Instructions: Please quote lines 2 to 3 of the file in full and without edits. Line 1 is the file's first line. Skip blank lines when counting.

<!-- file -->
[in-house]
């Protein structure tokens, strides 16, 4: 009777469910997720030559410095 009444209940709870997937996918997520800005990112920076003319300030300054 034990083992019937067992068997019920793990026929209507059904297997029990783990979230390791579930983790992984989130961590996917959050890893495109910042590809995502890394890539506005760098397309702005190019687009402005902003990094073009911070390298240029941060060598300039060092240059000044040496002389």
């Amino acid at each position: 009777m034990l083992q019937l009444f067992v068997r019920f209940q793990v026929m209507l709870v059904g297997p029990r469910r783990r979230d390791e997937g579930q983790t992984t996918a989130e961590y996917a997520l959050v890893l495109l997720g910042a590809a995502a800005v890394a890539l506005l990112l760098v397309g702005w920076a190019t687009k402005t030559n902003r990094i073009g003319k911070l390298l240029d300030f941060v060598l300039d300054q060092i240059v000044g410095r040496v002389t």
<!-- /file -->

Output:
């Protein structure tokens, strides 16, 4: 009777469910997720030559410095 009444209940709870997937996918997520800005990112920076003319300030300054 034990083992019937067992068997019920793990026929209507059904297997029990783990979230390791579930983790992984989130961590996917959050890893495109910042590809995502890394890539506005760098397309702005190019687009402005902003990094073009911070390298240029941060060598300039060092240059000044040496002389």
């Amino acid at each position: 009777m034990l083992q019937l009444f067992v068997r019920f209940q793990v026929m209507l709870v059904g297997p029990r469910r783990r979230d390791e997937g579930q983790t992984t996918a989130e961590y996917a997520l959050v890893l495109l997720g910042a590809a995502a800005v890394a890539l506005l990112l760098v397309g702005w920076a190019t687009k402005t030559n902003r990094i073009g003319k911070l390298l240029d300030f941060v060598l300039d300054q060092i240059v000044g410095r040496v002389t």